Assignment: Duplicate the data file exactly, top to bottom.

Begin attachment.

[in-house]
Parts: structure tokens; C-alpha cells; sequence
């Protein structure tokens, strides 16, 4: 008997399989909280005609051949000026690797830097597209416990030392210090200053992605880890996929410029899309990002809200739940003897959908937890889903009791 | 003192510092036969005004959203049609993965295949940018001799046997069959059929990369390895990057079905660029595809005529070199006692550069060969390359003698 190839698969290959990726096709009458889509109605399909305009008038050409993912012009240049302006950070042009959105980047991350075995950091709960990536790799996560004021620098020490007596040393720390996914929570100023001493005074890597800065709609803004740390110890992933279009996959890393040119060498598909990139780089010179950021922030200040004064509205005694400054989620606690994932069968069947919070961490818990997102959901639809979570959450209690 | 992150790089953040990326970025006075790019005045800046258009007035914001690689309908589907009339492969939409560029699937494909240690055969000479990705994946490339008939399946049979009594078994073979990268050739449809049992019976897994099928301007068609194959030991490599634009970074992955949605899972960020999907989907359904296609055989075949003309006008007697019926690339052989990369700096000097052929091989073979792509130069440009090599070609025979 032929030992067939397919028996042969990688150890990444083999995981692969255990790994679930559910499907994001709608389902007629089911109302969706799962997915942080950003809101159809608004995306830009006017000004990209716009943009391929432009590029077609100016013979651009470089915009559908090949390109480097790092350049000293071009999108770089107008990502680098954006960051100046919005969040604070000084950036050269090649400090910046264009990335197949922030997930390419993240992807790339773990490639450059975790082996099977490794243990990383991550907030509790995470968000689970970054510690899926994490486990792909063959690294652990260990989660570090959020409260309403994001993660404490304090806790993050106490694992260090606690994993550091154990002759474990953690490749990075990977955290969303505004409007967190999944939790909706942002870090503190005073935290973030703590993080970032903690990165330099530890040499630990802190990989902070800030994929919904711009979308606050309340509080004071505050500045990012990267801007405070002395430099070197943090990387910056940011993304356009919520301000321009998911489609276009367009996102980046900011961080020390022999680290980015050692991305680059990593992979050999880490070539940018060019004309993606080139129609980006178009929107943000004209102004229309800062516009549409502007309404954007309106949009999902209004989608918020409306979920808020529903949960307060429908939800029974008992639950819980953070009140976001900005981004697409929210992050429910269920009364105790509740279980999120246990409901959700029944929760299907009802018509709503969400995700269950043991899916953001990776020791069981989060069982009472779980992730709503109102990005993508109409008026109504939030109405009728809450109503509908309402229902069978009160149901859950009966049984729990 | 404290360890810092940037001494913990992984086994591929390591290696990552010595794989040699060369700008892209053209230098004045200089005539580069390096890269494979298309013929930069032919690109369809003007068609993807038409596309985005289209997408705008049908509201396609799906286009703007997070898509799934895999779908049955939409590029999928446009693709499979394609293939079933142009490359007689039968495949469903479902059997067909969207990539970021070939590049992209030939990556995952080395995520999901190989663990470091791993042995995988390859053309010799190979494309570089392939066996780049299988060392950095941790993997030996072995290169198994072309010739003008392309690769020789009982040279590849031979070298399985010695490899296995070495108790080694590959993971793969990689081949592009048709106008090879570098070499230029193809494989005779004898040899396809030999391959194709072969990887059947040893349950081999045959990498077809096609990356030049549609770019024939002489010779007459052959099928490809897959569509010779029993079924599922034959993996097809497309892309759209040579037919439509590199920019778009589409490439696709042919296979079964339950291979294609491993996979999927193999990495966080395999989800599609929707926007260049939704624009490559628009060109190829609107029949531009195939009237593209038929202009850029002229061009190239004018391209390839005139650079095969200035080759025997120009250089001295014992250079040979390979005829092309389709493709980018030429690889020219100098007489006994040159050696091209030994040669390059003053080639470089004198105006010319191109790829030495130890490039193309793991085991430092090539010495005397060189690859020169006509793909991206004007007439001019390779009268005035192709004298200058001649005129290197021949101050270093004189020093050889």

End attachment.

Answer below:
[in-house]
Parts: structure tokens; C-alpha cells; sequence
């Protein structure tokens, strides 16, 4: 008997399989909280005609051949000026690797830097597209416990030392210090200053992605880890996929410029899309990002809200739940003897959908937890889903009791 | 003192510092036969005004959203049609993965295949940018001799046997069959059929990369390895990057079905660029595809005529070199006692550069060969390359003698 190839698969290959990726096709009458889509109605399909305009008038050409993912012009240049302006950070042009959105980047991350075995950091709960990536790799996560004021620098020490007596040393720390996914929570100023001493005074890597800065709609803004740390110890992933279009996959890393040119060498598909990139780089010179950021922030200040004064509205005694400054989620606690994932069968069947919070961490818990997102959901639809979570959450209690 | 992150790089953040990326970025006075790019005045800046258009007035914001690689309908589907009339492969939409560029699937494909240690055969000479990705994946490339008939399946049979009594078994073979990268050739449809049992019976897994099928301007068609194959030991490599634009970074992955949605899972960020999907989907359904296609055989075949003309006008007697019926690339052989990369700096000097052929091989073979792509130069440009090599070609025979 032929030992067939397919028996042969990688150890990444083999995981692969255990790994679930559910499907994001709608389902007629089911109302969706799962997915942080950003809101159809608004995306830009006017000004990209716009943009391929432009590029077609100016013979651009470089915009559908090949390109480097790092350049000293071009999108770089107008990502680098954006960051100046919005969040604070000084950036050269090649400090910046264009990335197949922030997930390419993240992807790339773990490639450059975790082996099977490794243990990383991550907030509790995470968000689970970054510690899926994490486990792909063959690294652990260990989660570090959020409260309403994001993660404490304090806790993050106490694992260090606690994993550091154990002759474990953690490749990075990977955290969303505004409007967190999944939790909706942002870090503190005073935290973030703590993080970032903690990165330099530890040499630990802190990989902070800030994929919904711009979308606050309340509080004071505050500045990012990267801007405070002395430099070197943090990387910056940011993304356009919520301000321009998911489609276009367009996102980046900011961080020390022999680290980015050692991305680059990593992979050999880490070539940018060019004309993606080139129609980006178009929107943000004209102004229309800062516009549409502007309404954007309106949009999902209004989608918020409306979920808020529903949960307060429908939800029974008992639950819980953070009140976001900005981004697409929210992050429910269920009364105790509740279980999120246990409901959700029944929760299907009802018509709503969400995700269950043991899916953001990776020791069981989060069982009472779980992730709503109102990005993508109409008026109504939030109405009728809450109503509908309402229902069978009160149901859950009966049984729990 | 404290360890810092940037001494913990992984086994591929390591290696990552010595794989040699060369700008892209053209230098004045200089005539580069390096890269494979298309013929930069032919690109369809003007068609993807038409596309985005289209997408705008049908509201396609799906286009703007997070898509799934895999779908049955939409590029999928446009693709499979394609293939079933142009490359007689039968495949469903479902059997067909969207990539970021070939590049992209030939990556995952080395995520999901190989663990470091791993042995995988390859053309010799190979494309570089392939066996780049299988060392950095941790993997030996072995290169198994072309010739003008392309690769020789009982040279590849031979070298399985010695490899296995070495108790080694590959993971793969990689081949592009048709106008090879570098070499230029193809494989005779004898040899396809030999391959194709072969990887059947040893349950081999045959990498077809096609990356030049549609770019024939002489010779007459052959099928490809897959569509010779029993079924599922034959993996097809497309892309759209040579037919439509590199920019778009589409490439696709042919296979079964339950291979294609491993996979999927193999990495966080395999989800599609929707926007260049939704624009490559628009060109190829609107029949531009195939009237593209038929202009850029002229061009190239004018391209390839005139650079095969200035080759025997120009250089001295014992250079040979390979005829092309389709493709980018030429690889020219100098007489006994040159050696091209030994040669390059003053080639470089004198105006010319191109790829030495130890490039193309793991085991430092090539010495005397060189690859020169006509793909991206004007007439001019390779009268005035192709004298200058001649005129290197021949101050270093004189020093050889």